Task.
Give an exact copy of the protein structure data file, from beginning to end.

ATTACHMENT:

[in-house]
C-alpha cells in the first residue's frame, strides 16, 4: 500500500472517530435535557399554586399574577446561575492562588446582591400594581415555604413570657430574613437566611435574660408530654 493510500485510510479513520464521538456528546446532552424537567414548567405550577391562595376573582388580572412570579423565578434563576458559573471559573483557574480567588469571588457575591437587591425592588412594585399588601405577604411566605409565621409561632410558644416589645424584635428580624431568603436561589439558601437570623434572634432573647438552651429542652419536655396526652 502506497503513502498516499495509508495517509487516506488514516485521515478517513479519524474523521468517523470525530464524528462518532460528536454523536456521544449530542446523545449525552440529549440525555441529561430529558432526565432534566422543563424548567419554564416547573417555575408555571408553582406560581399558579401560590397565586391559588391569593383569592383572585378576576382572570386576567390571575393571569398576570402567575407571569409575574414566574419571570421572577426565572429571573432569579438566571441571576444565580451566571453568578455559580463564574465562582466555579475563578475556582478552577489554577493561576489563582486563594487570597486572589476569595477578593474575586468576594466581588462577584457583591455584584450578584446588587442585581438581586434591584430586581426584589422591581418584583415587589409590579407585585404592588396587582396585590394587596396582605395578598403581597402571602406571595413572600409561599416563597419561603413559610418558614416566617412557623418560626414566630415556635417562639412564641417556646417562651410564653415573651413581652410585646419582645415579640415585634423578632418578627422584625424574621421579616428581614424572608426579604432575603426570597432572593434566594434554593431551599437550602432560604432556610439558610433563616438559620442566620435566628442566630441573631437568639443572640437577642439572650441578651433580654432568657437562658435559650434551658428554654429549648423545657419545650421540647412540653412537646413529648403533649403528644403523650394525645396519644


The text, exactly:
[in-house]
C-alpha cells in the first residue's frame, strides 16, 4: 500500500472517530435535557399554586399574577446561575492562588446582591400594581415555604413570657430574613437566611435574660408530654 493510500485510510479513520464521538456528546446532552424537567414548567405550577391562595376573582388580572412570579423565578434563576458559573471559573483557574480567588469571588457575591437587591425592588412594585399588601405577604411566605409565621409561632410558644416589645424584635428580624431568603436561589439558601437570623434572634432573647438552651429542652419536655396526652 502506497503513502498516499495509508495517509487516506488514516485521515478517513479519524474523521468517523470525530464524528462518532460528536454523536456521544449530542446523545449525552440529549440525555441529561430529558432526565432534566422543563424548567419554564416547573417555575408555571408553582406560581399558579401560590397565586391559588391569593383569592383572585378576576382572570386576567390571575393571569398576570402567575407571569409575574414566574419571570421572577426565572429571573432569579438566571441571576444565580451566571453568578455559580463564574465562582466555579475563578475556582478552577489554577493561576489563582486563594487570597486572589476569595477578593474575586468576594466581588462577584457583591455584584450578584446588587442585581438581586434591584430586581426584589422591581418584583415587589409590579407585585404592588396587582396585590394587596396582605395578598403581597402571602406571595413572600409561599416563597419561603413559610418558614416566617412557623418560626414566630415556635417562639412564641417556646417562651410564653415573651413581652410585646419582645415579640415585634423578632418578627422584625424574621421579616428581614424572608426579604432575603426570597432572593434566594434554593431551599437550602432560604432556610439558610433563616438559620442566620435566628442566630441573631437568639443572640437577642439572650441578651433580654432568657437562658435559650434551658428554654429549648423545657419545650421540647412540653412537646413529648403533649403528644403523650394525645396519644